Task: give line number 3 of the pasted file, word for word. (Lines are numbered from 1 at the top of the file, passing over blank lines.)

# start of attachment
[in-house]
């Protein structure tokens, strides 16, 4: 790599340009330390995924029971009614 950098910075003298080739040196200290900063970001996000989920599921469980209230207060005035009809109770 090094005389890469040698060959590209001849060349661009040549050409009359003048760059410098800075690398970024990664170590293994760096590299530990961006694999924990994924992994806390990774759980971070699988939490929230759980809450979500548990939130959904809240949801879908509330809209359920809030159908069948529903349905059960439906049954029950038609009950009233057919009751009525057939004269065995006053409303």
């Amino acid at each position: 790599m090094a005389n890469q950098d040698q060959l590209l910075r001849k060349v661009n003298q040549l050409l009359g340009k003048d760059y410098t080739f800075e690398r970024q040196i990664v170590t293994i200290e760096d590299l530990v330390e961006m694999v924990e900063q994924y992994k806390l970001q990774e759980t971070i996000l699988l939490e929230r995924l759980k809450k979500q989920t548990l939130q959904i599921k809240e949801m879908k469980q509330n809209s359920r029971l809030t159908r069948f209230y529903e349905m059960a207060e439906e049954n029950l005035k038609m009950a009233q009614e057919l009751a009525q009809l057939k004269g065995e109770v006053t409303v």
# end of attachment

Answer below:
């Amino acid at each position: 790599m090094a005389n890469q950098d040698q060959l590209l910075r001849k060349v661009n003298q040549l050409l009359g340009k003048d760059y410098t080739f800075e690398r970024q040196i990664v170590t293994i200290e760096d590299l530990v330390e961006m694999v924990e900063q994924y992994k806390l970001q990774e759980t971070i996000l699988l939490e929230r995924l759980k809450k979500q989920t548990l939130q959904i599921k809240e949801m879908k469980q509330n809209s359920r029971l809030t159908r069948f209230y529903e349905m059960a207060e439906e049954n029950l005035k038609m009950a009233q009614e057919l009751a009525q009809l057939k004269g065995e109770v006053t409303v």